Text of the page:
FedEx has missed the India bus so far. Can the logistics giant win back lost ground from the competition that is miles ahead?
Across the world, the $39-billion FedEx is clearly Achilles, the sector leader. But in India, even after running for 15 years, it hasn’t been able to close the gap with DHL.
DHL’s Indian operations closed 2010 with Rs. 823 crore in revenues and a profit of Rs. 31 crore. FedEx’s income statements for its Indian operations are not readily available (only the balance sheet is), but our estimates (calculated using earnings per share and changes in balance sheet) show that it incurred losses of Rs. 4 crore for 2010. Forbes India sent this figure to FedEx for clarification. In its reply, FedEx did not confirm or deny these numbers. It added that the company does not report numbers on a country or regional basis.
Why has FedEx fallen behind and can it catch up? One key reason is that FedEx had never taken the India opportunity seriously and was caught napping as the Indian logistics market exploded. According to a study by Frost and Sullivan, the Indian logistics market is pegged at $75.19 billion, about 6.2% of India’s gross domestic product (GDP) and 11.6% of the services GDP in 2010. It is projected to grow to $120.42 billion in just three years from now, as manufacturing expands faster and gives a fillip to the logistics business.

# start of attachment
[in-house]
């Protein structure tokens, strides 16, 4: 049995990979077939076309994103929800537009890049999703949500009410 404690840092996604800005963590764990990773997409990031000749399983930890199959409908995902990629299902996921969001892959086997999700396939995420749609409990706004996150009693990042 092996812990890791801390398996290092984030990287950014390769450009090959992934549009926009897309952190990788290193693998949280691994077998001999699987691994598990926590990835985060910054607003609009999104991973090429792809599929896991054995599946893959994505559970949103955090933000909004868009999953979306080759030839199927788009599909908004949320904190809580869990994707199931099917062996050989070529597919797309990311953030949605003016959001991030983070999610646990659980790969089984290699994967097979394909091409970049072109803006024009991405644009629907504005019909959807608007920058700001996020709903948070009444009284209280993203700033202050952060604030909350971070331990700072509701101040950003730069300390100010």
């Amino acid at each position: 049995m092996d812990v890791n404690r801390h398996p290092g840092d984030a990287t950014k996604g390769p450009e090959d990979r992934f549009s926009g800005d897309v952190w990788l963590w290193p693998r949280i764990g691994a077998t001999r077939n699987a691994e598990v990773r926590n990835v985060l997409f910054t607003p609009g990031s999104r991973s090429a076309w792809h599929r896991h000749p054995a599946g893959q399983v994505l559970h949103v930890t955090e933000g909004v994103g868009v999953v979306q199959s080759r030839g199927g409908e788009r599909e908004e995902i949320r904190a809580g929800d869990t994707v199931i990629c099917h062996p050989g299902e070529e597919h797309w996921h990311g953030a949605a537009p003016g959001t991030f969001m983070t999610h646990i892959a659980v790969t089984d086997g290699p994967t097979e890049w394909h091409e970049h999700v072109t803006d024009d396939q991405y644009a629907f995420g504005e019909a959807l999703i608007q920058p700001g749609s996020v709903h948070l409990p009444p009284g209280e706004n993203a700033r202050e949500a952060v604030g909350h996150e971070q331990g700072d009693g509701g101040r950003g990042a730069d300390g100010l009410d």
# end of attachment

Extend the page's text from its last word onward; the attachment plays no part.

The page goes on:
But it appears FedEx has finally woken up. “We now have our stake in the ground there,” says Rajesh Subramaniam, senior vice president, international marketing, FedEx Services, speaking on the phone from Memphis, USA. Subramaniam, born in Thiruvananthapuram and a graduate of the Indian Institute of Technology Bombay, has been bullish on India for years. It is clear that the top brass in Memphis now agrees with his view because early this year FedEx acquired AFL (formerly known as Airfreight) and its subsidiary Unifreight for about Rs. 200 crore. Even three years ago, such an acquisition would have been unthinkable.